Alrighty, so you’re gunning for the freelance life as a game journalist. You’ve got a clip full of hot, armor piercing idea bullets locked and loaded. You’ve ripped off your stuffy day job tie and turned it into a sweet headband like Rambo. It’s time to kick some goddamn word ass. “Point me at some writing work, and I’ll totally NUKE that shit,” you say. Awesome enthusiasm. I like that. But you’ve got a little more legwork to do first, before it’s go-time. Sniff the air. Smell that? It’s the musky scent of paying work. Grab your word-powered flamethrower. Let’s go!
Any job can grow tiresome and dull over an extended period of time, no matter how fun it may seem to other folks looking in from the outside. The world of game journalism can be a magical land full of shiny opportunities and realized dreams. But sometimes it sucks. Even if you’re writing about video games (or some other totally rad hobby) for a living, there are times when you will want to fling your computer out the window in frustration or crawl into a volcano and immolate yourself. Trust me, you don’t want to do either.
I’m going to avoid any baseball analogies and skip right to the nerdy stuff: pitching editors is a lot like scoring a headshot while you’re being peppered with semi-automatic gunfire and missile explosions. If you want the kill (uh, I mean, gig), you have to get your pitch just right and target it to the soft squishy meat exposed through the tiny crack in their editorial wall of armor. If you’re a little off to either side, you’ll miss the shot and get smoked by the competition. Cold-pitching new editors isn’t easy, but here are some general Dos and Don’ts to follow.
Welcome to the dark side of the force. No, I’m not your father, I don’t have a cool red light saber, and I’m wheezing from a distinct lack of exercise – thank you for your concern. But I do have some force knowledge to drop. Being a freelance game journalist, or whatever random bizarre combinations of words you prefer to describe yourself with in this field, is some damn hard work. You sometimes have to kick puppies, dip your appendages in molten lava, and drink battery acid. Or even worse: play 30 straight hours of “Magical Baby Friends in Yum Yum Land 3” until your eyes bleed out of their sockets. Sorry to harsh your mellow, but freelancing in this industry isn’t all flowers and cupcakes. Here are some of the decidedly not awesome things about this line of work.
There is something magical about being able to work all day without the tediousness of having to put clothes on. You save on a lot on laundry being a freelancer, that’s for sure. Rolling out of bed, flicking the computer on, making a pot of coffee, and diving into a busy day of word ninjitsu – in your underwear no less – is both convenient and gratifying. Of course, there are plenty of other reasons why freelancing is the way to go, if you want to making a living writing about video games.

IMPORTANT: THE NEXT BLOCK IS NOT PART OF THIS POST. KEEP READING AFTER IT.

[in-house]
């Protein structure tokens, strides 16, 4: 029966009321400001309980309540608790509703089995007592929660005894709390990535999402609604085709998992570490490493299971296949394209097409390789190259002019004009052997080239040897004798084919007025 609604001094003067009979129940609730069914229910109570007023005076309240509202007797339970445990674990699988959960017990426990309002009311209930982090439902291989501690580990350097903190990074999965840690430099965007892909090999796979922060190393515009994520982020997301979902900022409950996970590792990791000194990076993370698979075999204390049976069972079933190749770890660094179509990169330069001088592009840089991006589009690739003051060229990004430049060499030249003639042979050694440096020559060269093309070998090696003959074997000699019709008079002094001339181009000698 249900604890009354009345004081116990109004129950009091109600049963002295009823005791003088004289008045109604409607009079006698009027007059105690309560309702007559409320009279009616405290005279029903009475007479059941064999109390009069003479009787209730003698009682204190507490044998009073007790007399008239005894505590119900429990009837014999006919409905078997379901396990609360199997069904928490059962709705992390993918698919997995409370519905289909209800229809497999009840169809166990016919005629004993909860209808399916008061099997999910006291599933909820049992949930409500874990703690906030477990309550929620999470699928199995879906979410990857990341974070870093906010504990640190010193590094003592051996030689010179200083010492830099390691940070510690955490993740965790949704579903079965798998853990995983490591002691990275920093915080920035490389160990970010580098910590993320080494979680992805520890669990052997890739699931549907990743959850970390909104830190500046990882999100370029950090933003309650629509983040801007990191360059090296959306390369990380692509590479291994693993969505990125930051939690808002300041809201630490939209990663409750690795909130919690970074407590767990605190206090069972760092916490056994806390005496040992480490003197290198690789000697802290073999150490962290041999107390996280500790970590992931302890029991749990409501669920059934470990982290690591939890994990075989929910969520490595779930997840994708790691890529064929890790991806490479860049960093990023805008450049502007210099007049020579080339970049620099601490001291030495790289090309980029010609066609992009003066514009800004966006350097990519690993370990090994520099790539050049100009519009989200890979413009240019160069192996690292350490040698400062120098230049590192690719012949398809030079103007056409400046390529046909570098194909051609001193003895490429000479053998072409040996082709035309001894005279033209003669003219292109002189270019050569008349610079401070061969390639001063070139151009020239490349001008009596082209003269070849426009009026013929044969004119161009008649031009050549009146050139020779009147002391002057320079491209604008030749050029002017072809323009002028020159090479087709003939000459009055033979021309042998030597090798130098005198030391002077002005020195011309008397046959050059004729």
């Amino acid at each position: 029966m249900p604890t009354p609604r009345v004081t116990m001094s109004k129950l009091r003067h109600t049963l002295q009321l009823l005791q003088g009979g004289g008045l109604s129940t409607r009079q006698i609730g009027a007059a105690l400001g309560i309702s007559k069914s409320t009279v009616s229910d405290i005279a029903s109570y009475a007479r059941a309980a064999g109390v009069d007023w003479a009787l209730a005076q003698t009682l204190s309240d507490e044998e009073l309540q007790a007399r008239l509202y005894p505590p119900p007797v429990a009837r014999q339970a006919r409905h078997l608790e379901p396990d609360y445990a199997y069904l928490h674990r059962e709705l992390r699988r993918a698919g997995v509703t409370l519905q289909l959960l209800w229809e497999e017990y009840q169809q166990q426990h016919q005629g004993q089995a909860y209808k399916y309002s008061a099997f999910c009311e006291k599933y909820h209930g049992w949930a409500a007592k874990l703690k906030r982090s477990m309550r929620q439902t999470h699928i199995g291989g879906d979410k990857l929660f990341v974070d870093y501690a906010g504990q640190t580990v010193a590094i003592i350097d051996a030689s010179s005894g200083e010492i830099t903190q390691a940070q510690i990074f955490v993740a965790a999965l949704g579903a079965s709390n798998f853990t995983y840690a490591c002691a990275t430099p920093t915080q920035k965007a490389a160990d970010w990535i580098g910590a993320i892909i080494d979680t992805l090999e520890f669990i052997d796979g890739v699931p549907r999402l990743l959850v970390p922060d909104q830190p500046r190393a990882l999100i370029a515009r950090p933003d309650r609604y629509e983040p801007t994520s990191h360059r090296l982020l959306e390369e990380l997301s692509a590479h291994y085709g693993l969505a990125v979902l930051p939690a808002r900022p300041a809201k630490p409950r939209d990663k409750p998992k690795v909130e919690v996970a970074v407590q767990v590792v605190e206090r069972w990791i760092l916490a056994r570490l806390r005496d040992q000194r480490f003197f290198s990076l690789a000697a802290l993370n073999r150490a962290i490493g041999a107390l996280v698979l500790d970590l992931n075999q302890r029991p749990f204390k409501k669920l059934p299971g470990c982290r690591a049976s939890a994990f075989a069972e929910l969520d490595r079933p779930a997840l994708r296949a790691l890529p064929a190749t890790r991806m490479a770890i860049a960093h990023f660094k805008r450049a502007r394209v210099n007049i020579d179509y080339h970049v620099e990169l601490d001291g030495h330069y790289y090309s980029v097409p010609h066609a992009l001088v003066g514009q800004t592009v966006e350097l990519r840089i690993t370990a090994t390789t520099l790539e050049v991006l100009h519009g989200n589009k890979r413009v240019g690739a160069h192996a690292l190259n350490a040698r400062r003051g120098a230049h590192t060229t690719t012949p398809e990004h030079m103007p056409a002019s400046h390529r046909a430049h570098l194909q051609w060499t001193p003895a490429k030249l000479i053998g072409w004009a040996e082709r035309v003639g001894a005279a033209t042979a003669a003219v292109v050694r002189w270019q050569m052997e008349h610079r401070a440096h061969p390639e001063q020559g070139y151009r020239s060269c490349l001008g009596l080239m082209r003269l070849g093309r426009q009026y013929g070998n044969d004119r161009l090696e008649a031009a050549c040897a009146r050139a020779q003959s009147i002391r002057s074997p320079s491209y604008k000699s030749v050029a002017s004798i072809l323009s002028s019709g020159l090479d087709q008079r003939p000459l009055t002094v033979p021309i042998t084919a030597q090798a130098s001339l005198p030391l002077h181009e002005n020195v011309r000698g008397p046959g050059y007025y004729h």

Alright. It’s time to explore the other side of the fence. This is not a black and white world where pious hoity-toity angels in glowing robes engage in epic battle with cloven-hoofed demons from the underworld who crap fireballs day in and day out. There are times when it makes a lot of sense to get your work out there even if you’re not getting paid for it yet – at least when you’re starting out. Doing a little freebie writing for a smaller gaming site can build clips, gain important contacts, and lead to paying work at bigger outlets down the road. But keep in mind: awesome paying freelance opportunities rarely fall out of the sky unless you’ve been launching barrages of cannon fire to the heavens.
Don’t. Even if you’re just getting started out in the freelance world, your time and energy are worth something. The prospect of having your work published, particularly if you’ve yet to sip from those glistening waters, can do crazy things to a new writer. It’s tempting to jump at any opportunity to have your work picked up by a publication – even a small one – regardless of whether you’re getting paid for it or not. Seeing your byline on a published article for the first time is exciting stuff. Period. The problem is the vast majority of websites in the video game world that actually take the time to publicly cast out nets to attract freelancers don’t want to pay you for your work. They’re looking to take advantage of your fine ability to churn out words in an intelligent and thoughtful manner by corrupting you and bending you to their own dark aims. Don’t let them.
It’s like clockwork. Meeting new people and engaging in the usual exchange of friendly chit-chat is always a bit of an awkward experience at first, because it’s only a matter of time before they ask me about what I do for a living. Should I be embarrassed? No. I have a legitimate job just like anyone else. But it’s a gig some people would all but kill for. My response to the inevitable question almost always elicits some kind of animated reaction – ranging from enthusiasm to quasi-disbelief. “Me? I get paid to play video games.”